|              |(11) Bind Req |              |
             |              |S=$NAT-PUB-1  |              |
             |              |D=$R-PUB-1    |              |
             |              |USE-CAND      |              |
             |              |---------------------------->|
             |              |(12) Bind Res |              |
             |              |S=$R-PUB-1    |              |
             |              |D=$NAT-PUB-1  |              |
             |              |MA=$NAT-PUB-1 |              |
             |              |<----------------------------|

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             |(13) Bind Res |              |              |
             |S=$R-PUB-1    |              |              |
             |D=$L-PRIV-1   |              |              |
             |MA=$NAT-PUB-1 |              |              |
             |<-------------|              |              |
             |RTP flows     |              |              |
             |              |(14) Bind Req |              |
             |              |S=$R-PUB-1    |              |
             |              |D=$NAT-PUB-1  |              |
             |              |<----------------------------|
             |(15) Bind Req |              |              |
             |S=$R-PUB-1    |              |              |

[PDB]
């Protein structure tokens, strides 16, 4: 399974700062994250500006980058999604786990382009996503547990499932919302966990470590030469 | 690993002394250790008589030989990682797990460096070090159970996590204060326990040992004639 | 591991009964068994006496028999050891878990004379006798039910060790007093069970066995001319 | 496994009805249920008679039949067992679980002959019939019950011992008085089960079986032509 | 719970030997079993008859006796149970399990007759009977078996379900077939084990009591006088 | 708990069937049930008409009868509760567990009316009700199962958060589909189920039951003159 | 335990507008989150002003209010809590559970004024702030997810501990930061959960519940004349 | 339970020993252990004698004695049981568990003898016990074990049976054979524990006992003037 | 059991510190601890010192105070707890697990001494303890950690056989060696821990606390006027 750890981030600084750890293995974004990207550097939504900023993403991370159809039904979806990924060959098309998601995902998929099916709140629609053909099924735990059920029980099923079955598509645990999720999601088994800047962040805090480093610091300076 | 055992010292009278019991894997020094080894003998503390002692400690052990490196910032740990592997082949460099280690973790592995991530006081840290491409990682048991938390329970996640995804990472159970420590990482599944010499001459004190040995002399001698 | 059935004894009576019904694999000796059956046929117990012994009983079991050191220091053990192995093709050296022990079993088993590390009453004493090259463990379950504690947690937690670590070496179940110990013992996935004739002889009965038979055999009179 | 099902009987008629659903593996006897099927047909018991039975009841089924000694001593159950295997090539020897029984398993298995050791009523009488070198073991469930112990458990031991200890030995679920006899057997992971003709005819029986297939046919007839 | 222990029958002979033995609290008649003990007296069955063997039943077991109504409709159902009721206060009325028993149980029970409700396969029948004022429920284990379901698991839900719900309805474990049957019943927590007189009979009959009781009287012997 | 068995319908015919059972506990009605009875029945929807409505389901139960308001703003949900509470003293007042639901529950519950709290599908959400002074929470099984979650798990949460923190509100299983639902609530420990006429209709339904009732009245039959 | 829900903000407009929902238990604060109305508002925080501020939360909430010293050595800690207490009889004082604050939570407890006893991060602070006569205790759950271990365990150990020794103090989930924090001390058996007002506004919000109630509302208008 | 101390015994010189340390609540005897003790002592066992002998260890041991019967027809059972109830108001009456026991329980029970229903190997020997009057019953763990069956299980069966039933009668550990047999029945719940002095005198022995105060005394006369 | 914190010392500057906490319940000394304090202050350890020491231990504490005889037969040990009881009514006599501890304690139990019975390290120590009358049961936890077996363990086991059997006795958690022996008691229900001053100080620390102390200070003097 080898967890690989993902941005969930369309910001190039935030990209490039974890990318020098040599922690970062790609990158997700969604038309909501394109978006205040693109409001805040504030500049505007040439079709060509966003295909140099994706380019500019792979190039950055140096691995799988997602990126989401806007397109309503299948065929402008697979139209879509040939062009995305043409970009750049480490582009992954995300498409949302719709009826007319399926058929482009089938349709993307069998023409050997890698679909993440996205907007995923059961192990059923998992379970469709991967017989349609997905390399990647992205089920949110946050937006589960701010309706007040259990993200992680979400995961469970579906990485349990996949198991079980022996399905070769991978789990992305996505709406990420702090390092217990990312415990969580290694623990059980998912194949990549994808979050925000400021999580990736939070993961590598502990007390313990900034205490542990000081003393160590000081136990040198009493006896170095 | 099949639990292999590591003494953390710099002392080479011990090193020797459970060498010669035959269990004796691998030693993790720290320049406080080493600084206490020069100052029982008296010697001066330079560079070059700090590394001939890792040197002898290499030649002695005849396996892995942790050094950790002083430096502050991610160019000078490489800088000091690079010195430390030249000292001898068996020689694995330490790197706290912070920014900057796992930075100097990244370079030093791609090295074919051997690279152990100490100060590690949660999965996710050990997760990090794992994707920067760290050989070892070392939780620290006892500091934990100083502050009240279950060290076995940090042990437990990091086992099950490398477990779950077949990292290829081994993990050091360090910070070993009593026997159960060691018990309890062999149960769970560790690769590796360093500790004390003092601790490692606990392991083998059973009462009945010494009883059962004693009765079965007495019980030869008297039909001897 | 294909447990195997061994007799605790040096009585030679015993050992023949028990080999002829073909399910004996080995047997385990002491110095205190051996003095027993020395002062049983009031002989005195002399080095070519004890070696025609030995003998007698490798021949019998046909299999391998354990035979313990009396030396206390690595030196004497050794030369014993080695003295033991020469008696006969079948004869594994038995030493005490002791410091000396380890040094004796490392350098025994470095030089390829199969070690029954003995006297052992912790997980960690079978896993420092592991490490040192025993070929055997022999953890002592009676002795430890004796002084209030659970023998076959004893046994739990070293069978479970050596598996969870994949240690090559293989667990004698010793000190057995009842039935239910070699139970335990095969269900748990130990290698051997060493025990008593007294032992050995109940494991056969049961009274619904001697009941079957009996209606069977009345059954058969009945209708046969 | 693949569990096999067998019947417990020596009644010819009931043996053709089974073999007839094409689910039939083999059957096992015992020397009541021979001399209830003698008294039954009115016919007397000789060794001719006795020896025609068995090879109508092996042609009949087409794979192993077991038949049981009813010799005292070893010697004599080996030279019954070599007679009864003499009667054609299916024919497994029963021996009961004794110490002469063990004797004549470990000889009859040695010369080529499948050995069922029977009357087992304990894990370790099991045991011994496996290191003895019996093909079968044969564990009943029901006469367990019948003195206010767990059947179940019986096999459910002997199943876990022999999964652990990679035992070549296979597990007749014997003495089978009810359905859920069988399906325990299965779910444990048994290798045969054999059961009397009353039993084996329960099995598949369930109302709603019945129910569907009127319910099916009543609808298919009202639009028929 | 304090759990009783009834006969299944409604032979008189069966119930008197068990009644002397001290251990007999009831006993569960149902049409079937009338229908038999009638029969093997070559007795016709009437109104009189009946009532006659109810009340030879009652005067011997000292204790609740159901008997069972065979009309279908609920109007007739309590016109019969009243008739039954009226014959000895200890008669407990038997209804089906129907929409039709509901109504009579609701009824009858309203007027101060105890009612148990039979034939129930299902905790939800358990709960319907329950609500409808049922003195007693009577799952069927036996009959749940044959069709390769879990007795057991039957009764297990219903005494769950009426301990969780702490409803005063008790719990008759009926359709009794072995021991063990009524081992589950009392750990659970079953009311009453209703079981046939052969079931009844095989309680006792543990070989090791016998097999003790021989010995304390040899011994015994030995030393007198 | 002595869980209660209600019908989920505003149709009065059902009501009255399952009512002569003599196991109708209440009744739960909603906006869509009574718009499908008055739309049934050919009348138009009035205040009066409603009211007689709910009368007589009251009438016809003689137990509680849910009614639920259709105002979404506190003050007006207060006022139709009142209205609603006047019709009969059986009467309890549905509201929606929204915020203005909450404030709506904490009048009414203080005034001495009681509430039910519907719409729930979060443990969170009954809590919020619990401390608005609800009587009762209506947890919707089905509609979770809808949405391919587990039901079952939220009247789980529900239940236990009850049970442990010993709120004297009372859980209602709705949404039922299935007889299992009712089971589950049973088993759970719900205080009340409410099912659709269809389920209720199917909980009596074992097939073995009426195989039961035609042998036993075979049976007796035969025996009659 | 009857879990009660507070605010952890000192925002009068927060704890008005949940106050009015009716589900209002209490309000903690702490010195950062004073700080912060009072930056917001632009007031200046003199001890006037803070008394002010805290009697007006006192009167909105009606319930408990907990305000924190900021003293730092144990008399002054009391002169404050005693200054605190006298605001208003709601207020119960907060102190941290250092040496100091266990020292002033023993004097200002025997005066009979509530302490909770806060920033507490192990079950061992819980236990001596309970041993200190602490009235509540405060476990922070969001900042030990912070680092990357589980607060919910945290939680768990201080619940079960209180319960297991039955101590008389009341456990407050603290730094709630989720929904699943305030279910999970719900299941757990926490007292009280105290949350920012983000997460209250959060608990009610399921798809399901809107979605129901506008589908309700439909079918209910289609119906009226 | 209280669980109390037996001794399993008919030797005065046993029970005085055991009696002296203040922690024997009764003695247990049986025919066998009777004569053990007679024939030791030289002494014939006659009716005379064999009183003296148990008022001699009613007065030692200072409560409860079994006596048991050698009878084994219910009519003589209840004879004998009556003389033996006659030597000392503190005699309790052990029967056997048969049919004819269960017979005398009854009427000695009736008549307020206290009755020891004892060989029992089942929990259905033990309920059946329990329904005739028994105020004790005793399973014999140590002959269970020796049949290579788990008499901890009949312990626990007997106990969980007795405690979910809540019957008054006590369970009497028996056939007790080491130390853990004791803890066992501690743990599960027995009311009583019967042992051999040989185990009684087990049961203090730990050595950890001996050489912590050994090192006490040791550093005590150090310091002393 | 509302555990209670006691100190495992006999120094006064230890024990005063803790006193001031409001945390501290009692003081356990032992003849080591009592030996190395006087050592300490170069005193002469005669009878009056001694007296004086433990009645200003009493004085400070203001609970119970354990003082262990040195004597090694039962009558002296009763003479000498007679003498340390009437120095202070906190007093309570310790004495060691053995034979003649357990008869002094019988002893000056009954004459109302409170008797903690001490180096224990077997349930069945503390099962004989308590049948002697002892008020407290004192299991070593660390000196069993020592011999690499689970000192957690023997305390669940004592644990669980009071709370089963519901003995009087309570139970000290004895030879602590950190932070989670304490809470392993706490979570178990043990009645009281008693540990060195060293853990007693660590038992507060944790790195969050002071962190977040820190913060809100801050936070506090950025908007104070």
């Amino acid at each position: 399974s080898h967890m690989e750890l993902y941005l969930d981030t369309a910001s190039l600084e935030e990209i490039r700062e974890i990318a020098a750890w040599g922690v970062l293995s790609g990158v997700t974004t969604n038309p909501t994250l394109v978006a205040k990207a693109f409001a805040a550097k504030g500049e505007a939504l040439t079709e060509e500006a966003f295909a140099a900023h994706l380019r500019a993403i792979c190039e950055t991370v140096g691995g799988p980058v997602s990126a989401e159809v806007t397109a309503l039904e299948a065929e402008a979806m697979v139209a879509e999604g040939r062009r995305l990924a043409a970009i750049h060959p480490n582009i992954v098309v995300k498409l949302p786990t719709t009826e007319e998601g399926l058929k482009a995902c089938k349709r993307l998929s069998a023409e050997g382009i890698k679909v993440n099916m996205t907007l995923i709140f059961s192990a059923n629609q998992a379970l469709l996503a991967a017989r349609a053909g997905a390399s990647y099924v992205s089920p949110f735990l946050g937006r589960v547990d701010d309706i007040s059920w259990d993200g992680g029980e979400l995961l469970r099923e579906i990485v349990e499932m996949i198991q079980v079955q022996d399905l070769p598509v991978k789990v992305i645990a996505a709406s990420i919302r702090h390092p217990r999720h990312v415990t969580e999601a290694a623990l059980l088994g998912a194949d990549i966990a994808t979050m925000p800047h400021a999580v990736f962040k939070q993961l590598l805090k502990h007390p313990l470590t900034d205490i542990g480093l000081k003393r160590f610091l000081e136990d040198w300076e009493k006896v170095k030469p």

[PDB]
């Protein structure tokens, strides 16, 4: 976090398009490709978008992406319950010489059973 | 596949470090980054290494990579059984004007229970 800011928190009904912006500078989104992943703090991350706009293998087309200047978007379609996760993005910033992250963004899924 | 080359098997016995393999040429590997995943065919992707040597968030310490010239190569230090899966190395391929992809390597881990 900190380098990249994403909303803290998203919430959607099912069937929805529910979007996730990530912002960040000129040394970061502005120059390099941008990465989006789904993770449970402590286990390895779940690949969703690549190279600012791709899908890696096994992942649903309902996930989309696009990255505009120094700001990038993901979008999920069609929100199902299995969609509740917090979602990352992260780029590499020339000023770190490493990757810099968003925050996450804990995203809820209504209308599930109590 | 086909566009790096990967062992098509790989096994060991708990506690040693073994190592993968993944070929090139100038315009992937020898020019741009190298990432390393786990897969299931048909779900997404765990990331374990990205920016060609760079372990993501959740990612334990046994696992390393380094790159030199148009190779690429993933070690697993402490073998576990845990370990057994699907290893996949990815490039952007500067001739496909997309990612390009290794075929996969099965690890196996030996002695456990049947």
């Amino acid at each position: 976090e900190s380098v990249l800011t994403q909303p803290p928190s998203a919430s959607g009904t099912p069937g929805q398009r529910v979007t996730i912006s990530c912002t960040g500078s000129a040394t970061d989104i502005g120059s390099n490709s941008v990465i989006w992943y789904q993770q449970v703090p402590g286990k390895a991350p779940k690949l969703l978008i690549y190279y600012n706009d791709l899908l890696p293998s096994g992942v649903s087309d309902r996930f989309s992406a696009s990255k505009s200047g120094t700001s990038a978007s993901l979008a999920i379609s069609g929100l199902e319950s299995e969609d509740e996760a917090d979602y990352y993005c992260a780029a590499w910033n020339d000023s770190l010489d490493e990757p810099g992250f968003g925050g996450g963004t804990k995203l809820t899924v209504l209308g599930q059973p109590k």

|D=$L-PRIV-1   |              |              |
             |<-------------|              |              |
             |(16) Bind Res |              |              |
             |S=$L-PRIV-1   |              |              |
             |D=$R-PUB-1    |              |              |
             |MA=$R-PUB-1   |              |              |
             |------------->|              |              |
             |              |(17) Bind Res |              |
             |              |S=$NAT-PUB-1  |              |
             |              |D=$R-PUB-1    |              |
             |              |MA=$R-PUB-1   |              |
             |              |---------------------------->|
             |              |              |              |RTP flows

                          Figure 9: Example Flow

   First, agent L obtains a host candidate from its local IP address
   (not shown), and from that, sends a STUN Binding request to the STUN
   server to get a server reflexive candidate (messages 1-4).  Recall
   that the NAT has the address and port independent mapping property.
   Here, it creates a binding of NAT-PUB-1 for this UDP request, and
   this becomes the server reflexive candidate for RTP.

   Agent L sets a type preference of 126 for the host candidate and 100
   for the server reflexive.  The local preference is 65535.  Based on
   this, the priority of the host candidate is 2130706431 and for the
   server reflexive candidate is 1694498815.  The host candidate is
   assigned a foundation of 1, and the server reflexive, a foundation of
   2.  It chooses its server reflexive candidate as the default
   candidate, and encodes it into the m and c lines.  The resulting
   offer (message 5) looks like (lines folded for clarity):

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       v=0